proposed by Everett, Graham and DeWitt. The relevance of frequency operators to
MWI is examined; it is argued that frequency operator theorems of Hartle and
Farhi-Goldstone-Gutmann do not in themselves provide a probability interpretation
for quantum mechanics, and thus neither support existing MWI nor would be useful
in constructing new MWI. Comments are made on papers by Geroch and Deutsch
that advocate MWI. It is concluded that no plausible set of axioms exists for an MWI
that describes known physics.
Progress in a Many-Minds Interpretation of Quantum Theory
Matthew J. Donald
In a series of papers, a many-minds interpretation of quantum theory has been developed.
The aim in these papers is to present an explicit mathematical formalism which constitutes
a complete theory compatible with relativistic quantum field theory. In this paper, which could
also serve as an introduction to the earlier papers, three issues are discussed. First, a significant,
but fairly straightforward, revision in some of the technical details is proposed. This is used as an
opportunity to introduce the formalism. Then the probabilistic structure of the theory is revised,
and it is proposed that the experience of an individual observer can be modelled as the experience
of observing a particular, identified, discrete stochastic process. Finally, it is argued that the formalism
can be modified to give a physics in which no constants are required. Instead, `constants' have to be
determined by observation, and are fixed only to the extent to which they have been observed.
On Many-Minds Interpretations of Quantum Theory
Matthew J. Donald
This paper is a response to some recent discussions of many-minds interpretations
in the philosophical literature. After an introduction to the many-minds idea, the complexity
of quantum states for macroscopic objects is stressed. Then it is proposed that a characterization
of the physical structure of observers is a proper goal for physical theory. It is argued that an
observer cannot be defined merely by the instantaneous structure of a brain, but that the history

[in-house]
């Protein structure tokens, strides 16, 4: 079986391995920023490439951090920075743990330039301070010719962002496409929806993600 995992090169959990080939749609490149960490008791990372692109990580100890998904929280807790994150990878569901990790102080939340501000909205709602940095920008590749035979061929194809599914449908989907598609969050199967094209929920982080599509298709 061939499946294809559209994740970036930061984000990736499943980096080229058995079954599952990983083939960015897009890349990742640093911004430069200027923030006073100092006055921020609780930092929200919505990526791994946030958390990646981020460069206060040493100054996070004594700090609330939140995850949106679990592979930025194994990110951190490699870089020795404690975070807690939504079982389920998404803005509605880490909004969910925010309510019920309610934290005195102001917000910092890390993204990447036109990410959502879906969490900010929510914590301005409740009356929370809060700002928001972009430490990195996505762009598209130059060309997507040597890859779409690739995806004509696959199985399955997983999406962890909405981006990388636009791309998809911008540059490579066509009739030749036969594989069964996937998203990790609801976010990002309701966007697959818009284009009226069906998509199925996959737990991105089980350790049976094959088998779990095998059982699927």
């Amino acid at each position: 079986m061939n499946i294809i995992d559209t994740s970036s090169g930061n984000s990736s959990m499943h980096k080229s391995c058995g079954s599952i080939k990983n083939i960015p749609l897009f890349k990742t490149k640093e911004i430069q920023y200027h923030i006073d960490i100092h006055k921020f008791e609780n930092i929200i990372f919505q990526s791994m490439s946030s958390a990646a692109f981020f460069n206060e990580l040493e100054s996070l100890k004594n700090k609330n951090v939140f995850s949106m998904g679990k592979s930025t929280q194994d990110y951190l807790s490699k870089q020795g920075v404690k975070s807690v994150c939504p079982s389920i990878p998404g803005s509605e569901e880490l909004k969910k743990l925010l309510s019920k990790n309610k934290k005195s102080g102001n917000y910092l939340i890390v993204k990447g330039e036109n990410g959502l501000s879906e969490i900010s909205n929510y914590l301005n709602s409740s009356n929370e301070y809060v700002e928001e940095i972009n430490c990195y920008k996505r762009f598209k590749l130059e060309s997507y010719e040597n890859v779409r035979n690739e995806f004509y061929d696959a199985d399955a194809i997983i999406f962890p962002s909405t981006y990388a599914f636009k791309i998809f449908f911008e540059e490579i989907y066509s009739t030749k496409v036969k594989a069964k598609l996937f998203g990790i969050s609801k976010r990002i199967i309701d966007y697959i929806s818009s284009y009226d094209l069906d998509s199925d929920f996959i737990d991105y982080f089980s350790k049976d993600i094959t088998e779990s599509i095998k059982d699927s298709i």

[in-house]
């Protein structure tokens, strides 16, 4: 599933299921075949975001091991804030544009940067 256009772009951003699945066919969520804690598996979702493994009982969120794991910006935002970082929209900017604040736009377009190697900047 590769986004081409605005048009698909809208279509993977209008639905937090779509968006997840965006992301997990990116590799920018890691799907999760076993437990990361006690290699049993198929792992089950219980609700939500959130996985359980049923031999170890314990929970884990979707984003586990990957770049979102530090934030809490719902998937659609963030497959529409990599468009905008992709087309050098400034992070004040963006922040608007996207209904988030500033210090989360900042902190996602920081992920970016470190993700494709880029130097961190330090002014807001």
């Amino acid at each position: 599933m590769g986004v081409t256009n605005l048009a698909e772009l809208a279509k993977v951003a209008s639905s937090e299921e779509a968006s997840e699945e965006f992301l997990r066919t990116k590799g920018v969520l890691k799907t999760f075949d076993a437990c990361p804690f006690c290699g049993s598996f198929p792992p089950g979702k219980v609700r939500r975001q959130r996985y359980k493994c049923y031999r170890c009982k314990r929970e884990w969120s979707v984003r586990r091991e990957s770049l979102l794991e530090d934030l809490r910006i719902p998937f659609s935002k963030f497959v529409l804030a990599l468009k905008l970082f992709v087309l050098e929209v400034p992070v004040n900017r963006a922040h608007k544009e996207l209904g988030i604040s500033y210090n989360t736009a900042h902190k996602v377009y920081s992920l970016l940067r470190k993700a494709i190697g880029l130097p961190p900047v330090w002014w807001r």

of the brain's functioning must also be taken into account. Next the nature of probability in many-minds
interpretations is discussed and it is suggested that only discrete probability models are needed.
The paper concludes with brief comments on issues of actuality and identity over time.
Does Quantum Nonlocality Exist? Bell's Theorem and the Many-Worlds Interpretation
Frank J. Tipler
Quantum nonlocality may be an artifact of the assumption that observers obey the laws
of classical mechanics, while observed systems obey quantum mechanics. I show that,
at least in the case of Bell's Theorem, locality is restored if observed and observer are both
assumed to obey quantum mechanics, as in the Many-Worlds Interpretation. Using the MWI,
I shall show that the apparently "non-local" expectation value for the product of the spins of two
widely separated particles --- the "quantum" part of Bell's Theorem --- is really due to a series
of three purely local measurements. Thus, experiments confirming "nonlocality" are actually
confirming the MWI.
Observational Consequences of Many-Worlds Quantum Theory
Don N. Page (CIAR Cosmology Program, University of Alberta)
Messages from Jerry Finkelstein and Jacques Mallah have led me to realize that,
although I stand by my prediction that in a many-worlds theory you will be alive in the
year 2100 in some worlds, paradoxically the evidence you will have then will not
support many-worlds quantum theory over single-history quantum theory, since
in either theory it will be evidence of very low measure and likelihood for a random
observation. Therefore, I deleted this part of the paper (and shortened other parts)
Contrary to an oft-made claim, there can be observational distinctions (say for the
expansion of the universe or the cosmological constant) between "single-history"
quantum theories and "many-worlds" quantum theories. The distinctions occur when
the number of observers is not uniquely predicted by the theory. In single-history theories,
each history is weighted simply by its quantum-mechanical probability, but in many-worlds
theories in which random observations are considered, there should also be the weighting
by the numbers or amounts of observations occurring in each history.